This means that we have greater opportunities to work together across the parishes and we have the chance now to work out what this means in practice.  So far our discussions have come up with some clear desires.  We value the different styles of worship in each church and would like each one to maintain its distinctiveness especially on Sunday mornings.  We are inviting people from each parish to join in with some joint services.  On the third Sunday of each month there is a reflection service at Wrenthorpe starting at 6:30pm; this has been going for some time and will continue.  On the first Sunday of October and each alternate month following there will be a prayer and praise service at Stanley.  On the first Sunday of November and alternate months there will be a service at Outwood using music and images to help our worship.  So far these have included the music of Simon and Garfunkel and Leonard Cohen. All the services will start at 6:30pm and I would like to invite you to come and see.
We also want to work together and encourage each other in other areas; working with children and young people, men’s groups and many others.  We would also like to share more in our social events: there has been much interest in our wine tasting evenings and Ceilidh, to say nothing of the pantomime.  You will see elsewhere that tickets will be available soon.  There is a rumour that Cinderella’s step sisters are particularly ugly this year!  We are also planning a joint confirmation service at Outwood in December; if you might be interested or know anyone who might be, please let me know.
Last month I wrote about the mystery of finding God in the midst of suffering. The natural disasters and man-made conflicts continue to shake the world in which we live.  As we celebrate Harvest and the bounty that the earth provides when properly cared for, let us continue to give thanks to our loving God and be generous to our neighbours.
Rev Bill Henderson
three-and-out

Film Club – October 2017

Friday evening, 13th October 7:30pm

Three and Out” (2008)

Paul Callow (Mackenzie Crook) is fed up with city life and driving trains and when two people fall under his train in as many weeks, he really has had enough! Then he hears the ‘three and out’ rule: three fatal accidents in a month qualifies you for early retirement with 10 years salary… lump sum! Paul suddenly sees a way of clearing his debts and escaping to a better life all he has to do is find a willing victim. Down and out Tommy Cassidy (Colm Meaney) is willing to help Paul by being his third fatality, but not before he ties up a few loose ends with his ex-wife (Imelda Staunton) and daughter (Gemma Arterton). Over the course of the weekend, relationships between all four are changed forever but when Monday morning arrives, Paul and Tommy are confronted with the harsh reality of the deal they struck. Surely they won’t go through with it. Or will they?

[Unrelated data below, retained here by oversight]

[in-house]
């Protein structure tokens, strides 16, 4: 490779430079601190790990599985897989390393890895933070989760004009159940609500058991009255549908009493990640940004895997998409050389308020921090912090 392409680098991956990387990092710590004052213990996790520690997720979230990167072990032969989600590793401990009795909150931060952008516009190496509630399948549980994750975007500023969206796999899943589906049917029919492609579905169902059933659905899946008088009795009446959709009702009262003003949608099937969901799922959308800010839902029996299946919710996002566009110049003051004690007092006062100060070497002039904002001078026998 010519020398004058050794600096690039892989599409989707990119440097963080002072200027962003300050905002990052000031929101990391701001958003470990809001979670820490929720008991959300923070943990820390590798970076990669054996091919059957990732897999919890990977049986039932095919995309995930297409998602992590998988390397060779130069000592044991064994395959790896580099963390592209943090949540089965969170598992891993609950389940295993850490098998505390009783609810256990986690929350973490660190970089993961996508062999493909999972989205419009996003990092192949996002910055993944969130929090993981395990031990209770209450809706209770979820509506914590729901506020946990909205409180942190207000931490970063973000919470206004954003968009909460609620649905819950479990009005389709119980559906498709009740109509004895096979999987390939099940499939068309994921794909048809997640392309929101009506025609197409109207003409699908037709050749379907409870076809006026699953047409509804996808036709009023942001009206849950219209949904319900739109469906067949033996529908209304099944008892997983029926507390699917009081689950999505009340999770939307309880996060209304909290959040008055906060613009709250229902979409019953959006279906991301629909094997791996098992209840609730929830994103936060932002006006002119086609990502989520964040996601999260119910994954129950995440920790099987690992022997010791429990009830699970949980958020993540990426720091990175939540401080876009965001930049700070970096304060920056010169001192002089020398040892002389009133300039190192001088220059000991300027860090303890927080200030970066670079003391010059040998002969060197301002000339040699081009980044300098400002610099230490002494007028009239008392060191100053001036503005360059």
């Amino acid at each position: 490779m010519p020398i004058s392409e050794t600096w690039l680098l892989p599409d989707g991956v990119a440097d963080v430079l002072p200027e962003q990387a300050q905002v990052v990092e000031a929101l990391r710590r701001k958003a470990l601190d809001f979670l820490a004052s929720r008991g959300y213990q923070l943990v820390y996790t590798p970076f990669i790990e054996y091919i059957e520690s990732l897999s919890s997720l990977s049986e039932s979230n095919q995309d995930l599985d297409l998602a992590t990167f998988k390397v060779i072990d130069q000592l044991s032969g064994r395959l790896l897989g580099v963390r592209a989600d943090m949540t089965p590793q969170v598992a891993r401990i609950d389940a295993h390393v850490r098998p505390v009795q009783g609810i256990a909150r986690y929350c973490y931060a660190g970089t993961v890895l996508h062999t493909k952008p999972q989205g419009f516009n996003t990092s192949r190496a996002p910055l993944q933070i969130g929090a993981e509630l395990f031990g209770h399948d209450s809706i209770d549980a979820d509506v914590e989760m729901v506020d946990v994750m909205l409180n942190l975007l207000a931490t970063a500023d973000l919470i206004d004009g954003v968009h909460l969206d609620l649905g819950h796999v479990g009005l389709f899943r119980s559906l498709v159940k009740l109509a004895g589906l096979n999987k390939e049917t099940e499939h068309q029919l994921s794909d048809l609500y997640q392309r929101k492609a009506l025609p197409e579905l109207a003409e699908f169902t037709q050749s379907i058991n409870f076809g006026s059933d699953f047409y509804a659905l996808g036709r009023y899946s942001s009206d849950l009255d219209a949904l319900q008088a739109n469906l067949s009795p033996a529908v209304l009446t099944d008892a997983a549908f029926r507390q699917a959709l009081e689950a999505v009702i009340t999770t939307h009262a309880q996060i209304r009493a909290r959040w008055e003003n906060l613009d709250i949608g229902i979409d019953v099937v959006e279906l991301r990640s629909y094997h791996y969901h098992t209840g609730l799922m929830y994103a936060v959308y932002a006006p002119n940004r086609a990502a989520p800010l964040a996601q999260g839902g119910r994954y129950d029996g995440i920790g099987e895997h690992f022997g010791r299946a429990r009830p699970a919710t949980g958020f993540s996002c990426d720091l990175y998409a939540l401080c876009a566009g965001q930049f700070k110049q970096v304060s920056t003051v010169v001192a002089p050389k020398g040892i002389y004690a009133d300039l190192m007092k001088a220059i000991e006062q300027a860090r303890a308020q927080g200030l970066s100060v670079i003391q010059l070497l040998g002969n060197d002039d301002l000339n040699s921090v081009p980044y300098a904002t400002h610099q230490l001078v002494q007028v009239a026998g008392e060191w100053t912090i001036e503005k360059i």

Doors open 7pm, film start 7.30pm

Free admission, tea & coffee; bring your own popcorn!

three-and-out

billsletter-featured

Bill’s Letter for September 2017

I have been struck afresh this summer and moving into September about the extraordinary contrasting experiences that are part of ordinary life. The current news is full of dangerous and worrying situations, such as North Korea which is pursuing its own path to nuclear capability, despite the efforts of its neighbours and the rest of the world. Understandably, threats of violence against it only increases their determination to have an effective military response. It is a very dangerous path to be on. Also, indiscriminate attacks with cars and knives remind us that a few determined individuals can cause extraordinary suffering.

Then we have experiences of great beauty. I was sailing with my sister and family and in one day two pods of dolphins came to play. We saw them leaping gracefully out of the water at a distance, they saw us and sped to join us. For quite a few minutes they played around the boat, sometimes swimming on their sides to look at us. It was a wonderful uplifting experience. The birth of a new child reminds us of the miracle of life and the power and exhilaration of human love.

This is the world in which we live and seek to find meaning and purpose. We can rightly ask the question where is God in all this. It is easy in the beauty but what about the suffering.

The Christian faith is centred around the mystery of pain and suffering. Jesus, like us, would have preferred an easier way. The temptations in the wilderness were real for him. At the end in Gethsemane he was wondering if there was another way; but there was not. So at the centre of the Christian story, the truth and mystery about God’s love is shown through suffering and death but finally in the resurrection. While we all sensibly want to avoid suffering, there is something powerful about discovering the depth and power of God’s love in the midst of difficulties. We experience strength we did not expect and the love and sacrifice of good friends that would be impossible in easier times. We had this verse on Sunday: Let your hope keep you joyful, be patient in your troubles, and pray at all times (Romans 12 v 12).

Rev Bill Henderson